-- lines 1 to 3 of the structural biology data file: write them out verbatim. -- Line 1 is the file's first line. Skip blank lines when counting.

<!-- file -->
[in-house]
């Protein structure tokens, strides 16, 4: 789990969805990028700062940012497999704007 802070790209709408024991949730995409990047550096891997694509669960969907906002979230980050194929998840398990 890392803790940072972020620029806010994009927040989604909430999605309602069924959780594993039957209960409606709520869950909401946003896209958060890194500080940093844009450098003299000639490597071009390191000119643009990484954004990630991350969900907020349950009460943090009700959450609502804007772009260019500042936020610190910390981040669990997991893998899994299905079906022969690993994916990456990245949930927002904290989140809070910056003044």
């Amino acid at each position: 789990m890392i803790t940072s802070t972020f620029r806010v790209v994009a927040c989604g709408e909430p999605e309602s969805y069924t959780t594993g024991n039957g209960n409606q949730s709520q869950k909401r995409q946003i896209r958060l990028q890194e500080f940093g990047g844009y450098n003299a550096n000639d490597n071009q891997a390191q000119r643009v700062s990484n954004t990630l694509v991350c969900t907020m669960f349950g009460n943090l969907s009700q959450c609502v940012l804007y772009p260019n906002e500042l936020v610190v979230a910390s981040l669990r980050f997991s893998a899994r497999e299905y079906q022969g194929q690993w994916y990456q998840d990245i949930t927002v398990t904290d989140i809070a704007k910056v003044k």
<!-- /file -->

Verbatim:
[in-house]
């Protein structure tokens, strides 16, 4: 789990969805990028700062940012497999704007 802070790209709408024991949730995409990047550096891997694509669960969907906002979230980050194929998840398990 890392803790940072972020620029806010994009927040989604909430999605309602069924959780594993039957209960409606709520869950909401946003896209958060890194500080940093844009450098003299000639490597071009390191000119643009990484954004990630991350969900907020349950009460943090009700959450609502804007772009260019500042936020610190910390981040669990997991893998899994299905079906022969690993994916990456990245949930927002904290989140809070910056003044």
């Amino acid at each position: 789990m890392i803790t940072s802070t972020f620029r806010v790209v994009a927040c989604g709408e909430p999605e309602s969805y069924t959780t594993g024991n039957g209960n409606q949730s709520q869950k909401r995409q946003i896209r958060l990028q890194e500080f940093g990047g844009y450098n003299a550096n000639d490597n071009q891997a390191q000119r643009v700062s990484n954004t990630l694509v991350c969900t907020m669960f349950g009460n943090l969907s009700q959450c609502v940012l804007y772009p260019n906002e500042l936020v610190v979230a910390s981040l669990r980050f997991s893998a899994r497999e299905y079906q022969g194929q690993w994916y990456q998840d990245i949930t927002v398990t904290d989140i809070a704007k910056v003044k």